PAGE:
“What renunciation, or the determination to be free, really is, is compassion that is directed towards oneself.”
– HH The 17th Galwang Karmapa, Orgyen Trinley Dorje
Doctor of Humane Letters
At the moment an important young leader in Tibetan Buddhism, His Holiness the 17th Gyalwang Karmapa, is visiting the USA, giving talks and connecting with people. Invited by faculty and students at the University of Redlands in California, he just received an honorary Doctorate of Humane Letters. As a young man of only 29 years, firmly grounded in the traditional philosophy and teachings of the Kagyu school of Tibetan Buddhism, he is also very interested in our traditional Western themes, challenges, and concerns.
In the talk he gave after having received the honor, the Karmapa presented a beautifully deep and wise approach to compassion. Beginning with the natural environment, with all the benefits and challenges it presents to us today, he discussed interdependence and interconnection, two vital topics in Buddhism. Viewing the environment as the container and us sentient beings as the content, we understand that we are naturally in an interdependent relationship with each other and our environment. Whatever we eat or use connects us to the places and people it came from. Whatever we do or produce ripples outward towards others and our environment.
Finding the Root of Compassion in Our Common Ground
According to the Karmapa, “We can actually recognize that our own experience of happiness and suffering is the same as the experience of happiness and suffering that is felt by others. And the happiness and suffering that is experienced by others can also be experienced by ourselves. We share this common ground of experience.” This recognition of interconnection can arise in us as an actual felt sense, as an inner wish to make a positive change. He continued, “So with this heightened awareness of interdependence comes a heightened sense of responsibility….This sense of responsibility isn’t a heavy or imposed sense of responsibility…it’s an inspired sense of responsibility that naturally has the sentiment of ‘I want to do this, I want to make this change.’” Further, he said, “This type of natural inspiration and feeling self-encouraged, this power or strength of heart, is the essential root of compassion.” Coming from this root of compassion, we naturally wish to create happiness and not to cause suffering.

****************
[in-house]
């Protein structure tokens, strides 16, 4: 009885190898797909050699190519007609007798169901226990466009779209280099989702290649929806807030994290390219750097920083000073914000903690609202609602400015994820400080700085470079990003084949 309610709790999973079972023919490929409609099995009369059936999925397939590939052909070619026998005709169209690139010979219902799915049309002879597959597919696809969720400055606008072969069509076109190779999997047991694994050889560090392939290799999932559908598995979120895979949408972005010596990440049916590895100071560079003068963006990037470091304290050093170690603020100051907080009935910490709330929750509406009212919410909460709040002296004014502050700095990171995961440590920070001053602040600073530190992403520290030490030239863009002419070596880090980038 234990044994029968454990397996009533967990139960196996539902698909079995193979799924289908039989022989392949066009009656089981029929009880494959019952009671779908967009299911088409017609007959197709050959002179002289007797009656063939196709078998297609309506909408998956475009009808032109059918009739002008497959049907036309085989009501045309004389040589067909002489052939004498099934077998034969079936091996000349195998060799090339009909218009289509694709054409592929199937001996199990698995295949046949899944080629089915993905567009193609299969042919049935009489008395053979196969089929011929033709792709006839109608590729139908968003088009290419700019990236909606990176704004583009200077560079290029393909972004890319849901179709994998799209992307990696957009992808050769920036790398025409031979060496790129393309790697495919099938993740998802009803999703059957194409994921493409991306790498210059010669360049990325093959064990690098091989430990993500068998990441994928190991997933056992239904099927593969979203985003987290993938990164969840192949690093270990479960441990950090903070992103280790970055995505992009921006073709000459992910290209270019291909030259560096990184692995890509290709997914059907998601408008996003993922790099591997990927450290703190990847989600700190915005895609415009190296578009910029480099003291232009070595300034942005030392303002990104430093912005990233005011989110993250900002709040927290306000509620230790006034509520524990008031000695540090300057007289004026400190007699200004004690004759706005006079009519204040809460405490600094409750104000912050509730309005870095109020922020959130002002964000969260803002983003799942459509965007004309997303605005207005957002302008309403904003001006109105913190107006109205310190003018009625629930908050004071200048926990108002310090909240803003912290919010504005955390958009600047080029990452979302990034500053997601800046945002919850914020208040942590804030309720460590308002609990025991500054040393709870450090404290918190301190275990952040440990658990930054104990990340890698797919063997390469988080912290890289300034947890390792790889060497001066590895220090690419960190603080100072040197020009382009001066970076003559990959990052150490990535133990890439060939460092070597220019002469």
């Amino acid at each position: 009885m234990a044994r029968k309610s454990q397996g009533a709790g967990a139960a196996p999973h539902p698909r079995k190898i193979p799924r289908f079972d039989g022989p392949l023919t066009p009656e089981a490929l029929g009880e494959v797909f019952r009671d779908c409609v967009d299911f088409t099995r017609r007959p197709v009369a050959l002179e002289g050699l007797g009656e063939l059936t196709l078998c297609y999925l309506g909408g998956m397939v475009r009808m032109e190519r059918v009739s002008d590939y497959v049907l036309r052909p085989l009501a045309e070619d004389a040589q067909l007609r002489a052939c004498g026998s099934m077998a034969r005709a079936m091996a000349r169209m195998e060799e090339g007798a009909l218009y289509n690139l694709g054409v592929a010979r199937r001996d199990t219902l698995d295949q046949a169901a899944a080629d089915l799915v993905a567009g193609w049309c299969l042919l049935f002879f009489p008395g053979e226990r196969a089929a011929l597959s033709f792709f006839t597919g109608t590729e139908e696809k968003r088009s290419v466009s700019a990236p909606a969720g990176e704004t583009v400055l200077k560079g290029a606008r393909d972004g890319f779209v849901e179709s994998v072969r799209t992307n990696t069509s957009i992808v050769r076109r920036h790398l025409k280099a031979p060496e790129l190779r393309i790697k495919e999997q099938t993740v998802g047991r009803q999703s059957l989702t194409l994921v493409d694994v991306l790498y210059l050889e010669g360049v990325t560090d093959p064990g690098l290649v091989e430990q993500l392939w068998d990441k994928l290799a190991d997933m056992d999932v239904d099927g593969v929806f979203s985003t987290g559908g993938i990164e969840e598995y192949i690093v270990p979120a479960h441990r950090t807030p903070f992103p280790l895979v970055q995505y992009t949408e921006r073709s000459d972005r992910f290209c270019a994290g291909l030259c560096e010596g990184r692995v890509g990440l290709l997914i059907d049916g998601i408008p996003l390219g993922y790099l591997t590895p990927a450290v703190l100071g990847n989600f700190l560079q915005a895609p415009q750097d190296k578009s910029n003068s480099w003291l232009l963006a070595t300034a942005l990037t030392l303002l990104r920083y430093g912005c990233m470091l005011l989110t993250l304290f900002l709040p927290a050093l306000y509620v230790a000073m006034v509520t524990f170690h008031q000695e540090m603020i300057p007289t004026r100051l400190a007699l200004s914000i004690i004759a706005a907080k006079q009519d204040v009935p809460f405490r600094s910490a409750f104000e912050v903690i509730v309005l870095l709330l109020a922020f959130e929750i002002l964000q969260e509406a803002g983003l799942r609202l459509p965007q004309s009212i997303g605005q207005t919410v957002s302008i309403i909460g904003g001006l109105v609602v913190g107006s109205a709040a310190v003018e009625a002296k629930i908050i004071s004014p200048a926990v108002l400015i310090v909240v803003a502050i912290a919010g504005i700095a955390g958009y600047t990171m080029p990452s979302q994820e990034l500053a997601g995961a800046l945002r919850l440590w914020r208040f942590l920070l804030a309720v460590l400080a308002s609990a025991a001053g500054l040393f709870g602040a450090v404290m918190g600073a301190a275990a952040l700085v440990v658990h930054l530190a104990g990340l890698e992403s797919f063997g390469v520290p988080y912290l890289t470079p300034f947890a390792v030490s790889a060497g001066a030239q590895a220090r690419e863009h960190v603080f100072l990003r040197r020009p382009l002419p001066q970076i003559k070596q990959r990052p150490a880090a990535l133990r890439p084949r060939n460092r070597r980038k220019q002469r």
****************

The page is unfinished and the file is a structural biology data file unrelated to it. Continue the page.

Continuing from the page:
The first stage in spiritual training is finding our own, sincere determination to be free. This stage has traditionally been called “renunciation.” This term can have an unpleasant taste for some of us. The Karmapa said, “What renunciation, or the determination to be free, really is, is compassion that is directed towards oneself…. It needs to begin with an attitude of loving kindness toward oneself and a willingness to take care of oneself and more deeply understand the situation one is in.”
Based on understanding and love for ourselves, in the second stage, we “can encourage ourselves, develop more inspiration and strength of heart and more awareness, which we can then extend to others very naturally, embodying true, fully qualified, genuine compassion.” In other words, the same sentiment of feeling is now directed outward towards others. So our loving heart directed toward ourselves is the first step, and “without that, our compassion directed towards others won’t be fully genuine.”
Viewed in this way, renunciation can be seen as loosening the grip of what we don’t actually need, coming from an attitude of kindness, understanding, and care towards ourselves. And true compassion means working with our day-to-day experience in a skillful way, whether it regards ourselves or others.
Since what we think we need is highly conditioned, renunciation is a process of individual exploration and can lead to liberating insights, confidence, and greater joy. Every daily experience and every feeling can be a stepping stone for compassion. How we relate to our experience forms a basis from which we can benefit others physically, verbally, and mentally.
Based on our wish that beings may be free from suffering, we do whatever we can do. There might be a lot we can’t do—and what do we do with that? Relating back to our wish and strength of heart, we can aspire even if we can’t act. Aspirations alone are not enough to move us forward, but they provide continuity of confidence and good intention along our route of development. Aspirations point the way. Our difficulties are the fuel that allow for a strong connection between our heart aspirations and tangible actions at any point in time.
Following I’d like to share links to HH Karmapa’s talks at the University of Redlands and in other places in the USA:
♥ A book published about questions a group of young American students offered HH Karmapa in India:
♥ The talk given at the University of Redlands (you can find his talk between 1:07:00 to 1:47:00; afterwards he answers questions):
♥ A talk given at Stanford University (starting about 00:8:00):
♥ A talk given at Harvard University (beginning at 00:14:40):
I wish a beautiful Spring week for all of you!
(The photo of HH Karmapa is from the Karmapa Foundation)